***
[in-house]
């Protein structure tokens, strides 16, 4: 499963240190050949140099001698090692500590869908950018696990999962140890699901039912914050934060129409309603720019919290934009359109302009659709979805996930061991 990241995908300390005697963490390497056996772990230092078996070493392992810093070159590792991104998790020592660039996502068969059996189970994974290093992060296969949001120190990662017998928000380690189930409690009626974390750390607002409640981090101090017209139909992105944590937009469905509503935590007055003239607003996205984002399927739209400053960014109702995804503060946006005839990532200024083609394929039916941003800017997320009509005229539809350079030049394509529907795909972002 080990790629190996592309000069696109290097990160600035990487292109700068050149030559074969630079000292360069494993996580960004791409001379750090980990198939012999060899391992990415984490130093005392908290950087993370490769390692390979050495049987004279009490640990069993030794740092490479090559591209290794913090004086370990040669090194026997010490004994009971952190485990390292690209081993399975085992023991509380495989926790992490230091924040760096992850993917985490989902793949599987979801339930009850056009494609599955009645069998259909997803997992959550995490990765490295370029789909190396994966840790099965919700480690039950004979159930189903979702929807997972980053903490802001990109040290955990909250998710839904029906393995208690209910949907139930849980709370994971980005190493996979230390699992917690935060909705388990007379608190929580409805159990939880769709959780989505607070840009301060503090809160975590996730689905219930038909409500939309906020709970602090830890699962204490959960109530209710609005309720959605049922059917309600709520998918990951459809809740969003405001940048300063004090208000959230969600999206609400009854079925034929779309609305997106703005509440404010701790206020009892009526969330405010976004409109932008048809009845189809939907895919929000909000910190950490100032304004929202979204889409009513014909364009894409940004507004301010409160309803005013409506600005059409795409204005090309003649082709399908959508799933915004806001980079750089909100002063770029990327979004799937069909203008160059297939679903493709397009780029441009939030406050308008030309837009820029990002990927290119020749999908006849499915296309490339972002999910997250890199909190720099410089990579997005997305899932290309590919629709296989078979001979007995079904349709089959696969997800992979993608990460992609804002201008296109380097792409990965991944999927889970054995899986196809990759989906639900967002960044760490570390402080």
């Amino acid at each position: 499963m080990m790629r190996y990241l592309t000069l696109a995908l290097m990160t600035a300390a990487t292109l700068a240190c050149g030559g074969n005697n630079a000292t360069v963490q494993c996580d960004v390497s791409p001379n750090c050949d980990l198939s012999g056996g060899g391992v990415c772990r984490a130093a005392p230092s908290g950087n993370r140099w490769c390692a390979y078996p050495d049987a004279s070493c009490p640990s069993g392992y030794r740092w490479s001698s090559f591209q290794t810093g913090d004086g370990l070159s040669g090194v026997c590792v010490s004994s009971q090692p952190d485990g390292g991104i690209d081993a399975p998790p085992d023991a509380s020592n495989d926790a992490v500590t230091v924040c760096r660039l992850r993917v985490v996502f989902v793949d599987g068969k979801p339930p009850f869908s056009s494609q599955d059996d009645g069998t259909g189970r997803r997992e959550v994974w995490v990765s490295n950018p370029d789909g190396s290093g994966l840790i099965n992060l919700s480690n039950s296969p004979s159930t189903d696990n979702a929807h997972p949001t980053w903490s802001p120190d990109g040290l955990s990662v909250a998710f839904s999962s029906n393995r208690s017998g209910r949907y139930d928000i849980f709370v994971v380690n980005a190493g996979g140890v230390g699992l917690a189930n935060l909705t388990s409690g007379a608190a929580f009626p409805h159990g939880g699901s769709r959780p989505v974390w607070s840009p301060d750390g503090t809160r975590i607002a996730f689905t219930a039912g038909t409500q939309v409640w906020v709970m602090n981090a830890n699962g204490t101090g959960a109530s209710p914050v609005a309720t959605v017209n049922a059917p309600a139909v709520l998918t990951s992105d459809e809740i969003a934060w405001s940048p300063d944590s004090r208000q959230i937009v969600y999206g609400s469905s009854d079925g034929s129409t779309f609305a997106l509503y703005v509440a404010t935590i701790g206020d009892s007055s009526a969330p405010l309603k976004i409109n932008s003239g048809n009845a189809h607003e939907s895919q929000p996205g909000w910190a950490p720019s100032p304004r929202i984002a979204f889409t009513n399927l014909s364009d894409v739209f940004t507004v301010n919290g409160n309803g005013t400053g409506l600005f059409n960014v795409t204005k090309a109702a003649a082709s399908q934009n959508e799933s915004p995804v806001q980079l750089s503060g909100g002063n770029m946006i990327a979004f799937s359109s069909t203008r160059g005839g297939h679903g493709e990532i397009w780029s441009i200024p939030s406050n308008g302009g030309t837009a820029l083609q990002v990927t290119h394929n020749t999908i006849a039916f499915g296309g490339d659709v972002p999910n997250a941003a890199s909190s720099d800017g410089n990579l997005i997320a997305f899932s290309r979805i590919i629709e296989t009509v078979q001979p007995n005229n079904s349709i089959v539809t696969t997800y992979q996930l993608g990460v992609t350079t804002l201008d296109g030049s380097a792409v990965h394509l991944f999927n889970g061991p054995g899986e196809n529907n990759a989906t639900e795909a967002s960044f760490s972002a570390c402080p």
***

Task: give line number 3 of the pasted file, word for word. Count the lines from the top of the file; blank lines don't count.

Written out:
């Amino acid at each position: 499963m080990m790629r190996y990241l592309t000069l696109a995908l290097m990160t600035a300390a990487t292109l700068a240190c050149g030559g074969n005697n630079a000292t360069v963490q494993c996580d960004v390497s791409p001379n750090c050949d980990l198939s012999g056996g060899g391992v990415c772990r984490a130093a005392p230092s908290g950087n993370r140099w490769c390692a390979y078996p050495d049987a004279s070493c009490p640990s069993g392992y030794r740092w490479s001698s090559f591209q290794t810093g913090d004086g370990l070159s040669g090194v026997c590792v010490s004994s009971q090692p952190d485990g390292g991104i690209d081993a399975p998790p085992d023991a509380s020592n495989d926790a992490v500590t230091v924040c760096r660039l992850r993917v985490v996502f989902v793949d599987g068969k979801p339930p009850f869908s056009s494609q599955d059996d009645g069998t259909g189970r997803r997992e959550v994974w995490v990765s490295n950018p370029d789909g190396s290093g994966l840790i099965n992060l919700s480690n039950s296969p004979s159930t189903d696990n979702a929807h997972p949001t980053w903490s802001p120190d990109g040290l955990s990662v909250a998710f839904s999962s029906n393995r208690s017998g209910r949907y139930d928000i849980f709370v994971v380690n980005a190493g996979g140890v230390g699992l917690a189930n935060l909705t388990s409690g007379a608190a929580f009626p409805h159990g939880g699901s769709r959780p989505v974390w607070s840009p301060d750390g503090t809160r975590i607002a996730f689905t219930a039912g038909t409500q939309v409640w906020v709970m602090n981090a830890n699962g204490t101090g959960a109530s209710p914050v609005a309720t959605v017209n049922a059917p309600a139909v709520l998918t990951s992105d459809e809740i969003a934060w405001s940048p300063d944590s004090r208000q959230i937009v969600y999206g609400s469905s009854d079925g034929s129409t779309f609305a997106l509503y703005v509440a404010t935590i701790g206020d009892s007055s009526a969330p405010l309603k976004i409109n932008s003239g048809n009845a189809h607003e939907s895919q929000p996205g909000w910190a950490p720019s100032p304004r929202i984002a979204f889409t009513n399927l014909s364009d894409v739209f940004t507004v301010n919290g409160n309803g005013t400053g409506l600005f059409n960014v795409t204005k090309a109702a003649a082709s399908q934009n959508e799933s915004p995804v806001q980079l750089s503060g909100g002063n770029m946006i990327a979004f799937s359109s069909t203008r160059g005839g297939h679903g493709e990532i397009w780029s441009i200024p939030s406050n308008g302009g030309t837009a820029l083609q990002v990927t290119h394929n020749t999908i006849a039916f499915g296309g490339d659709v972002p999910n997250a941003a890199s909190s720099d800017g410089n990579l997005i997320a997305f899932s290309r979805i590919i629709e296989t009509v078979q001979p007995n005229n079904s349709i089959v539809t696969t997800y992979q996930l993608g990460v992609t350079t804002l201008d296109g030049s380097a792409v990965h394509l991944f999927n889970g061991p054995g899986e196809n529907n990759a989906t639900e795909a967002s960044f760490s972002a570390c402080p």